A Report Card on Stimulus Support for Renewable Energy

Prior to the crash, the renewable energy industry—including wind, solar, geothermal, and other renewable energy sources—was on a roll. In 2007 and 2008, the U.S. wind power sector alone added over 13,500 MW of new projects, enough to power almost 4 million homes.

These projects need significant capital. New wind projects can cost $2 million per installed MW; new solar thermal projects can cost two to three times as much. Our nation’s energy policy has historically used tax benefits to incentivize renewable energy development. A typical wind project might enjoy 60 cents of tax benefit for every $1 of invested capital. But most developers can’t use all of these tax benefits and instead trade them to institutional investors in return for capital to build their projects.

Prior to the recession, there were several dozen institutions that invested in renewable energy projects to take advantage of tax benefits. By January 2009, that number had dwindled to less than five. At the same time, commercial banks, which historically provided both construction and term financing for renewable energy projects, were in an unprecedented liquidity squeeze. Overnight, debt and equity capital for renewable energy projects disappeared, posing a real threat to the continued pace of renewable energy development.

Stimulus to the Rescue

The Obama administration and Congress responded to this threat by passing the American Recovery and Reinvestment Act (ARRA) in February 2009. ARRA was intended to do many things to foster investment in renewable energy projects. Here is a scorecard for two of its key programs: the U.S. Department of Treasury cash grant program and the Department of Energy (DOE) loan guarantee program.

The Treasury Cash Grant Program—Exceeding Expectations

ARRA extended a number of tax benefits available to renewable energy technologies and for the first time permitted projects using certain technologies to elect a 30% investment tax credit. However, the availability of the investment credit will not result in more investment if there are no investors to use the credit. That is why ARRA included a novel cash grant program. In lieu of federal tax credits (and the need to find investors that can use them), project owners can receive direct grants from Treasury in an amount equal to 30% of project costs. The program was originally available only to projects that commenced construction by December 31, 2011, and are completed by a technology-specific deadline. The deadline to commence construction was just extended to December 31, 2011.

The cash grant program, by all accounts, has been the star of ARRA. Although it took several months to sort out some thorny issues, such as what “commencement of construction” means, Treasury has done a very good job in developing fairly objective program guidance. The results have been impressive. Through December 31, 2010, almost $6 billion in grants have been paid. The largest to date have included $276 million for the Meadow Lake Wind Farm in Indiana, $223 million for the Penascal Wind Farm in Texas, and $219 million for the Windy Flats Wind Farm in Washington State.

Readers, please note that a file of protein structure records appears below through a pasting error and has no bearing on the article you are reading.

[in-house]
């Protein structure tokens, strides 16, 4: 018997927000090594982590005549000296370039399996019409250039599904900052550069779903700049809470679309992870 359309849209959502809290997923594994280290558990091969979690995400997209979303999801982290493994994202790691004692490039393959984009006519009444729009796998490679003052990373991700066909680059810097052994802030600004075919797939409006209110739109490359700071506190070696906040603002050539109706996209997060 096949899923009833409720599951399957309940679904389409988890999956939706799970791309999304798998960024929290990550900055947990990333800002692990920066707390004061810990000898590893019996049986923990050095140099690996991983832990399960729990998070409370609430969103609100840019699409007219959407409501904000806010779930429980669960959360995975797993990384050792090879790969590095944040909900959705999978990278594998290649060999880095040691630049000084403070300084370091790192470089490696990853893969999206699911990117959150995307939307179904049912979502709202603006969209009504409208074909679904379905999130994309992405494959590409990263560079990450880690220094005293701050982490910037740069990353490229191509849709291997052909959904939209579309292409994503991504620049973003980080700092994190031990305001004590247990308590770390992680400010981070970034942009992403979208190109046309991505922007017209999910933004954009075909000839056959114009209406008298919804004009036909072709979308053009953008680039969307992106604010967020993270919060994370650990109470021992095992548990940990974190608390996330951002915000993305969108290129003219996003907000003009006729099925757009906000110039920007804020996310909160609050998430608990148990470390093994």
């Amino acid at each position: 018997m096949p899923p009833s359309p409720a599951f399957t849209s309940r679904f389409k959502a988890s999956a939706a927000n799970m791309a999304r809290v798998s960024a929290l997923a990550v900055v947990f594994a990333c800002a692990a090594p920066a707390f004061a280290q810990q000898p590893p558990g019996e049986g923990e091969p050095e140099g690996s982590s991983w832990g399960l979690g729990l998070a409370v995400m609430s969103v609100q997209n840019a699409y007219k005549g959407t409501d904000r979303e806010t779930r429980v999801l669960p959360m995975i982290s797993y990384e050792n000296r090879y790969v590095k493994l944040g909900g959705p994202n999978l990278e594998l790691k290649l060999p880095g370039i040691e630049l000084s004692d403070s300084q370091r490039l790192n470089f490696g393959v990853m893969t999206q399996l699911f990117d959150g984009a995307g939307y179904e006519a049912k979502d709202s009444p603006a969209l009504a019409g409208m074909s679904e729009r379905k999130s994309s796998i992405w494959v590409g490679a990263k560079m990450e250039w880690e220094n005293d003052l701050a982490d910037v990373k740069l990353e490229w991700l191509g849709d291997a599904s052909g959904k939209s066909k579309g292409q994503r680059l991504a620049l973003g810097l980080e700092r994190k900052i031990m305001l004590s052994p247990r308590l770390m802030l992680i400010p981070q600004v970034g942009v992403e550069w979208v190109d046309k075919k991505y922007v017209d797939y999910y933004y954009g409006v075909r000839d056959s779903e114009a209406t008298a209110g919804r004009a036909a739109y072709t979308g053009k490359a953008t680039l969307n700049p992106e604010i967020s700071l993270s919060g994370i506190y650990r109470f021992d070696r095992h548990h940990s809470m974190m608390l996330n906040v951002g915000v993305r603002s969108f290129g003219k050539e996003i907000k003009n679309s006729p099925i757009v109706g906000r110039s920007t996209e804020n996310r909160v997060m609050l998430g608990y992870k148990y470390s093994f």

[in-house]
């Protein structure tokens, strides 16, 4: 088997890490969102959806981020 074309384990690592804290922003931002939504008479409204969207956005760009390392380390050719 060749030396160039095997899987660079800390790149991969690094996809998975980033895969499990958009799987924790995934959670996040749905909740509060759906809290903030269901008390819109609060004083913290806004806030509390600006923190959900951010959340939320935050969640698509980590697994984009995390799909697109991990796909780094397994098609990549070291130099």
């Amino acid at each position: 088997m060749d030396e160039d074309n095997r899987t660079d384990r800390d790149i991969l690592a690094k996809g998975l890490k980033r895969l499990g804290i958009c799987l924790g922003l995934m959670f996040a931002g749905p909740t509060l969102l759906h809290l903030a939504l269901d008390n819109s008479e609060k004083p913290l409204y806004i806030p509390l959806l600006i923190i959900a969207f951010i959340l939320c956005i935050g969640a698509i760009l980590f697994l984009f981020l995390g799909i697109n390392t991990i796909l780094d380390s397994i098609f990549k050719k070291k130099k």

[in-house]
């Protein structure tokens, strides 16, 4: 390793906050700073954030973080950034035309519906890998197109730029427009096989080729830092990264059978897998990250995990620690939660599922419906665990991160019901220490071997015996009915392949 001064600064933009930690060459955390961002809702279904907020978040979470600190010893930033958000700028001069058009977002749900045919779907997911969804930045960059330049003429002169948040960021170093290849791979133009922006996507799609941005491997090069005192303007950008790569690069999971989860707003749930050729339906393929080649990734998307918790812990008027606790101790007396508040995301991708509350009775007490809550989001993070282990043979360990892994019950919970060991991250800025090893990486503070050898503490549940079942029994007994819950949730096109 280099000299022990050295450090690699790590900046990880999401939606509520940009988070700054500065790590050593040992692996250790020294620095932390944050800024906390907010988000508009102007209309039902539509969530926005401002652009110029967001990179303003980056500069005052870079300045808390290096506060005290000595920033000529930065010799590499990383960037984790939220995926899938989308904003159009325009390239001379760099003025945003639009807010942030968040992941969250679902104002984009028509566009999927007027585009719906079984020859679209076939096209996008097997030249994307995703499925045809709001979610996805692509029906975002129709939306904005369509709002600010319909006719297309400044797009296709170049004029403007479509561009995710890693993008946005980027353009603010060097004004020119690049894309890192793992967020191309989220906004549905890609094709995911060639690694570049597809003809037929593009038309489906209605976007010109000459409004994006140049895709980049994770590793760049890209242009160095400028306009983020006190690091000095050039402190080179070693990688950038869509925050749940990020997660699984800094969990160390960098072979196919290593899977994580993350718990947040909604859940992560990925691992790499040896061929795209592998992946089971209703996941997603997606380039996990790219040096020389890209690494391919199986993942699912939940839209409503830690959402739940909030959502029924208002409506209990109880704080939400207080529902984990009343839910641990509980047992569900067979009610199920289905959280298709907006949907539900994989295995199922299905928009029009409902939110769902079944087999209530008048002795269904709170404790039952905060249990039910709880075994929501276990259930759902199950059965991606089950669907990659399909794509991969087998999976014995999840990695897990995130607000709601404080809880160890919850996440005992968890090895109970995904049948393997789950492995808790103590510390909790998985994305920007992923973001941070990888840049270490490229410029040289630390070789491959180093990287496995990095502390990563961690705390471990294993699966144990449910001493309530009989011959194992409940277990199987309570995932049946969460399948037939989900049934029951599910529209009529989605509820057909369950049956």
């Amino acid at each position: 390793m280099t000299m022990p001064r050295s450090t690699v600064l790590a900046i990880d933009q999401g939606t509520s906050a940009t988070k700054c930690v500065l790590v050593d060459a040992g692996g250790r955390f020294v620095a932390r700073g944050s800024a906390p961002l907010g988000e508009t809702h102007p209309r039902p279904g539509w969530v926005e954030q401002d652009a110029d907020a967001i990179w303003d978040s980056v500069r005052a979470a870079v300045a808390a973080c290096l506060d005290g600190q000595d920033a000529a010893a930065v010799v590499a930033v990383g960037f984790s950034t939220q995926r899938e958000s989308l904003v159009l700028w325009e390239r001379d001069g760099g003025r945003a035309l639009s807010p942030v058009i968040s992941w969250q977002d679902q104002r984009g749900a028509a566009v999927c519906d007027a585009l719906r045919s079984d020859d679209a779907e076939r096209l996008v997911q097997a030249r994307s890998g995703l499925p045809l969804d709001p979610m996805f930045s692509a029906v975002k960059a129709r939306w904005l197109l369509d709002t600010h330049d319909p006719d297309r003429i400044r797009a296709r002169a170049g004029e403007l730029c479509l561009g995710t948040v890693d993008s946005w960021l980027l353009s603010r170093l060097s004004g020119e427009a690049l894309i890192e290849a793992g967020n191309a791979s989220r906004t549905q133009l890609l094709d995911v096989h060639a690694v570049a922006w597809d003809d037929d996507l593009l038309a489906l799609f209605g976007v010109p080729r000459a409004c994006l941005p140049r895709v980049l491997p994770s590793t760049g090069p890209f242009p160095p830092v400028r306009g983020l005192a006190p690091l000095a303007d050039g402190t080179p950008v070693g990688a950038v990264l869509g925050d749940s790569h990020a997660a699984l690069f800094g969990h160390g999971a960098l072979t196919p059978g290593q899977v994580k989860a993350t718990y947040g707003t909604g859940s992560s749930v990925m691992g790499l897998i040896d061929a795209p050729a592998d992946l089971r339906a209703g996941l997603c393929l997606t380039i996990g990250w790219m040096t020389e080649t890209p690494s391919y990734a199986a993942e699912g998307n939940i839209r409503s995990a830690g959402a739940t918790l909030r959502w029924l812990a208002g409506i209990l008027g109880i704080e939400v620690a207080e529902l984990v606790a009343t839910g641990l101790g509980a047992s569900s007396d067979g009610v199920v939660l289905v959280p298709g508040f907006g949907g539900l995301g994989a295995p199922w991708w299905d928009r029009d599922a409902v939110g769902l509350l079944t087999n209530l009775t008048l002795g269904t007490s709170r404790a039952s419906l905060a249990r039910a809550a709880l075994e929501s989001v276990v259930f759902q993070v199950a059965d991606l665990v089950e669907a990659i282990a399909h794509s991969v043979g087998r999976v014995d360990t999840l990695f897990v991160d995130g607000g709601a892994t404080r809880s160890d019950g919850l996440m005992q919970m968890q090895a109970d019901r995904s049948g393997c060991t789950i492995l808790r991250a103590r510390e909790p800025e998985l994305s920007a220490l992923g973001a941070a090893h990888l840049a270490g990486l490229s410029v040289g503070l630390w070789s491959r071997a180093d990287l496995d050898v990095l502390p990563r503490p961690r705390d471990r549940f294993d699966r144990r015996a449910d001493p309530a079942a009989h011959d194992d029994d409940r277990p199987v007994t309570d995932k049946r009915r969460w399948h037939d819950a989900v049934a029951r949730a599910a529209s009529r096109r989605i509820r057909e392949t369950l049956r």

Treasury’s process for reviewing applications has run relatively smoothly, and grants have been paid quickly. If there is room for improvement, it is regarding grant eligibility. Developers that are owned by tax-exempt entities, including private equity funds with tax-exempt investors, cannot receive cash grants for their projects (even if that ownership is de minimus). Also if a tax-exempt entity buys into a project during its first five years of operation, at least a portion of the grant must be repaid. Industry has sought a “proportionate disallowance” rule, whereby instead of disqualification, the grant would be lost only to the extent of the project’s tax-exempt ownership.

The DOE Loan Guarantee Program—A Slow Start, but Improving

ARRA also introduced a new DOE loan guarantee program for renewable energy projects. This program makes available loan guarantees for up to 80% of a project’s costs. The program sunsets on September 30, 2011, and is in addition to the existing DOE loan guarantee program for “innovative” technologies.

It was difficult for the loan guarantee program to meet the high expectations many had for immediate stimulative benefit. Through 2009 and much of 2010, few guaranteed financings closed. Time was spent developing program rules and staffing up the loan guarantee program office. Frankly, many developers lost confidence that the program could move quickly enough to meet their needs.

The loan guarantee office has now tackled many of the most difficult program issues, such as collateral sharing with unguaranteed lenders. The DOE has issued loan guarantees and/or offered conditional commitments of more than $26 billion for 23 clean energy projects. All in all, the stimulus program clearly helped the pace of renewable energy development, as in 2009 and 2010 the U.S. wind industry added approximately 15,000 MW of additional capacity. Eight project financings, totaling about $4 billion, have now closed. There were $3.17 billion of financings closing in December 2010, including the guaranteed financing for the 825-MW Shepherds Flat wind project in Oregon, the largest wind project in the world. Everyone is hopeful that 2011 will prove to be another robust year for the industry.

Adam Umanoff ([email protected]) is a partner with the Los Angeles office of Chadbourne & Parke. He specializes in the development, financings, acquisition, and sale of renewable energy projects and companies and was formerly the CEO of Enron Wind.

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